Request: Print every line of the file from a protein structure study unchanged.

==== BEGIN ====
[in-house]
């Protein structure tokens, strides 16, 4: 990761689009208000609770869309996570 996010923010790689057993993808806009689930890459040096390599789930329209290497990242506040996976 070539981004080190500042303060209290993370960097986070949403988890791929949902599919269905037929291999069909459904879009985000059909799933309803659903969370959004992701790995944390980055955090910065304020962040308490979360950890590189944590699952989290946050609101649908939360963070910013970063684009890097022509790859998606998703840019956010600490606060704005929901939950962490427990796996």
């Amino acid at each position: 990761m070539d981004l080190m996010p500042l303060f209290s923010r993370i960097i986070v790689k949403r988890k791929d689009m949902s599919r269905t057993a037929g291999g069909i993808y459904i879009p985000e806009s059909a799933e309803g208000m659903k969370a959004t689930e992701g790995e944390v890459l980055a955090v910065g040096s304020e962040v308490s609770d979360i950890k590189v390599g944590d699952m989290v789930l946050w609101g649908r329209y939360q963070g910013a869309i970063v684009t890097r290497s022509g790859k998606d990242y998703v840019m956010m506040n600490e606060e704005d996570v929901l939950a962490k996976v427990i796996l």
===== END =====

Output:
[in-house]
């Protein structure tokens, strides 16, 4: 990761689009208000609770869309996570 996010923010790689057993993808806009689930890459040096390599789930329209290497990242506040996976 070539981004080190500042303060209290993370960097986070949403988890791929949902599919269905037929291999069909459904879009985000059909799933309803659903969370959004992701790995944390980055955090910065304020962040308490979360950890590189944590699952989290946050609101649908939360963070910013970063684009890097022509790859998606998703840019956010600490606060704005929901939950962490427990796996």
């Amino acid at each position: 990761m070539d981004l080190m996010p500042l303060f209290s923010r993370i960097i986070v790689k949403r988890k791929d689009m949902s599919r269905t057993a037929g291999g069909i993808y459904i879009p985000e806009s059909a799933e309803g208000m659903k969370a959004t689930e992701g790995e944390v890459l980055a955090v910065g040096s304020e962040v308490s609770d979360i950890k590189v390599g944590d699952m989290v789930l946050w609101g649908r329209y939360q963070g910013a869309i970063v684009t890097r290497s022509g790859k998606d990242y998703v840019m956010m506040n600490e606060e704005d996570v929901l939950a962490k996976v427990i796996l």